It can impact simply the hair on your scalp or your whole body. Although alopecia is more common in older adults, extreme loss of hair can occur in children as well.
It's normal to lose in between 50 and 100 hairs a day. With about 100,000 hairs on your head, that small loss isn't obvious.
New hair normally changes the lost hair, but this doesn't constantly occur. Loss of hair can establish slowly over years or happen abruptly. Loss of hair can be permanent or short-term.
It's difficult to count the quantity of hair lost on a given day. You might be losing more hair than is normal if you notice a big amount of hair in the drain after cleaning your hair or clumps of hair in your brush. You might also notice thinning patches of hair or baldness.
If you observe that you're losing more hair than typical, you need to go over the problem with your medical professional. They can determine the underlying reason for your hair loss and recommend suitable treatment strategies.
What causes loss of hair?
Initially, your physician or skin specialist (a doctor who specializes in skin problems) will attempt to determine the underlying cause of your hair loss. The most common reason for loss of hair is genetic male- or female-pattern baldness.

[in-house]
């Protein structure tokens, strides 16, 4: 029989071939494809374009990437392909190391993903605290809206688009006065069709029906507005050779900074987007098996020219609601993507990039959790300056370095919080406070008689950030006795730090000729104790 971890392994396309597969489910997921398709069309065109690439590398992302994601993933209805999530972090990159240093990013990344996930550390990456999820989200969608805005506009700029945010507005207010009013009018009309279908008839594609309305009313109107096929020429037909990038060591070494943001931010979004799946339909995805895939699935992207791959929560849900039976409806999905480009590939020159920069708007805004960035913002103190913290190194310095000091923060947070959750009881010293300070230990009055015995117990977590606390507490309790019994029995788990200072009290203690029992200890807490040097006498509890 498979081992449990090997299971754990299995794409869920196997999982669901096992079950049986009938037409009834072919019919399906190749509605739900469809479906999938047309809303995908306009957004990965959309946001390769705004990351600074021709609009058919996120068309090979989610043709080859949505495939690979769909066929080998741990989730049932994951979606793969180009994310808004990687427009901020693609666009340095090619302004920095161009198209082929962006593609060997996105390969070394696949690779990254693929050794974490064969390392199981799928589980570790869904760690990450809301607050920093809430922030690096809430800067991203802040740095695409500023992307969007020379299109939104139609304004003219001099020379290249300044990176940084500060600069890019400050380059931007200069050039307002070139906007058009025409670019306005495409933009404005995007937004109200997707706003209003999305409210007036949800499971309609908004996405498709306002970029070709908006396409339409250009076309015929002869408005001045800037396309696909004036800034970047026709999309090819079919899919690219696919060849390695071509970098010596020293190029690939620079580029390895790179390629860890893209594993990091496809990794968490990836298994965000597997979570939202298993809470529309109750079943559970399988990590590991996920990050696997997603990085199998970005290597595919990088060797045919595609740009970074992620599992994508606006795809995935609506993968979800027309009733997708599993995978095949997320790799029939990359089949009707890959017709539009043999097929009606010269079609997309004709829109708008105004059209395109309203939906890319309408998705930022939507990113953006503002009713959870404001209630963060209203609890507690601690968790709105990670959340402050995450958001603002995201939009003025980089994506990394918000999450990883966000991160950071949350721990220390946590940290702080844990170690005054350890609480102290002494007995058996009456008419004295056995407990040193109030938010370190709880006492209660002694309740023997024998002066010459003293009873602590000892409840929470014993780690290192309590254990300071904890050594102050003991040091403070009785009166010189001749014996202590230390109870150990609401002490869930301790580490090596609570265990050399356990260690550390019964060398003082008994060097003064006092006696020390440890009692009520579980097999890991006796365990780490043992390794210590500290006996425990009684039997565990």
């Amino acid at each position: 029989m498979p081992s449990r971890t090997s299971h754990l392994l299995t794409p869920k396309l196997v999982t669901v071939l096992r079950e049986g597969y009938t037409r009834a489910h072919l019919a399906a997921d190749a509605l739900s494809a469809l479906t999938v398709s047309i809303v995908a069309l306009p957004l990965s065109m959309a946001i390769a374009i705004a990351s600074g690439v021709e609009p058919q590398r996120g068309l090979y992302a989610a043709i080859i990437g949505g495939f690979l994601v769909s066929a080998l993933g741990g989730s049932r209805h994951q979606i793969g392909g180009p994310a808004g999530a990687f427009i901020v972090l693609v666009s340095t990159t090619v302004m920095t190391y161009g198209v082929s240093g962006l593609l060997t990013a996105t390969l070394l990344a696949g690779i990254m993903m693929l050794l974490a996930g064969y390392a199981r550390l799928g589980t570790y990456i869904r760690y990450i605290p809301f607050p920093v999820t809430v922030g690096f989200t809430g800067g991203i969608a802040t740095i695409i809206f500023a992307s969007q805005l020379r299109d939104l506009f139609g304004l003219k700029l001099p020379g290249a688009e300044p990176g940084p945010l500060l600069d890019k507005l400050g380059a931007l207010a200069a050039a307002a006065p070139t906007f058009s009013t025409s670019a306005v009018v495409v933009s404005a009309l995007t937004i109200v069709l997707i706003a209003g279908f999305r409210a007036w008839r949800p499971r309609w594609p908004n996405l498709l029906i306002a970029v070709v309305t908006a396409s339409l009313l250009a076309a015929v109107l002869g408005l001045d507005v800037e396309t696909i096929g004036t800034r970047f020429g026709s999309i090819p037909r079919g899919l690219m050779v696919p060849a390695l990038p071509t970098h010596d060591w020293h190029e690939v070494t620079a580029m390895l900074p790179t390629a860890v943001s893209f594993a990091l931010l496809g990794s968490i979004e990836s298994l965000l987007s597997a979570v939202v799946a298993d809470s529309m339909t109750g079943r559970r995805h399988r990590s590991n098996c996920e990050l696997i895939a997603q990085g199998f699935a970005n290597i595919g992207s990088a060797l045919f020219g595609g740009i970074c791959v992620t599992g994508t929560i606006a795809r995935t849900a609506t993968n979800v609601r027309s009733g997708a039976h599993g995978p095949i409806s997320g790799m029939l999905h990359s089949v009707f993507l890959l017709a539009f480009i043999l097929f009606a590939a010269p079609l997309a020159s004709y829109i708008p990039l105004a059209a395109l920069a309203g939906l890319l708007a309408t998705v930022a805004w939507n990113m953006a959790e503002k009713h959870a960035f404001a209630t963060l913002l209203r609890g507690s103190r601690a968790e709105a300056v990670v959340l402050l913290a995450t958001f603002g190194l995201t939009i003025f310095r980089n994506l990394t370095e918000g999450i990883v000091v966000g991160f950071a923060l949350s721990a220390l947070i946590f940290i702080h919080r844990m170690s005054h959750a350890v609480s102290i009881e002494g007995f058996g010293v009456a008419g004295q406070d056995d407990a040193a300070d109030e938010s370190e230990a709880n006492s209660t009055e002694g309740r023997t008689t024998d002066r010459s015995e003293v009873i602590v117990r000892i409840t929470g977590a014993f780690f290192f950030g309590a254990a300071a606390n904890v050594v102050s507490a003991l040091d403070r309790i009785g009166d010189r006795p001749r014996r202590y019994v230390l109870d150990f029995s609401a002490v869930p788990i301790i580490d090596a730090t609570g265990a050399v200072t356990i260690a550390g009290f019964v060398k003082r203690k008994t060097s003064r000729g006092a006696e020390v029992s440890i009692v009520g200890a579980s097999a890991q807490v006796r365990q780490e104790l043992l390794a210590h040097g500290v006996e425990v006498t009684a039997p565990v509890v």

If you have a household history of baldness, you may have this type of hair loss. Specific sex hormones can activate genetic loss of hair. It may begin as early as puberty.
In many cases, hair loss may accompany an easy halt in the cycle of hair growth. Significant health problems, surgical treatments, or traumatic events can set off hair loss. Nevertheless, your hair will generally start growing back without treatment.
Hormonal modifications can cause momentary loss of hair. Examples include:
terminating using birth control pills menopause Medical conditions that can cause loss of hair include:
thyroid illness alopecia location (an autoimmune disease that attacks hair follicles) scalp infections like ringworm Diseases that cause scarring, such as lichen planus and some types of lupus, can lead to irreversible hair loss since of the scarring.
Hair loss can also be due to medications used to treat:
cancer hypertension arthritis anxiety
A physical or psychological shock might set off visible hair loss. Examples of this kind of shock include:
a death in the family
a high fever
People with trichotillomania (hair-pulling condition) have a requirement to take out their hair, usually from their head, eyebrows, or eyelashes.
Traction hair loss can be due to hairdos that put pressure on the hair follicles by pulling the hair back really tightly.
A diet lacking in protein iron, and other nutrients can also cause thinning hair.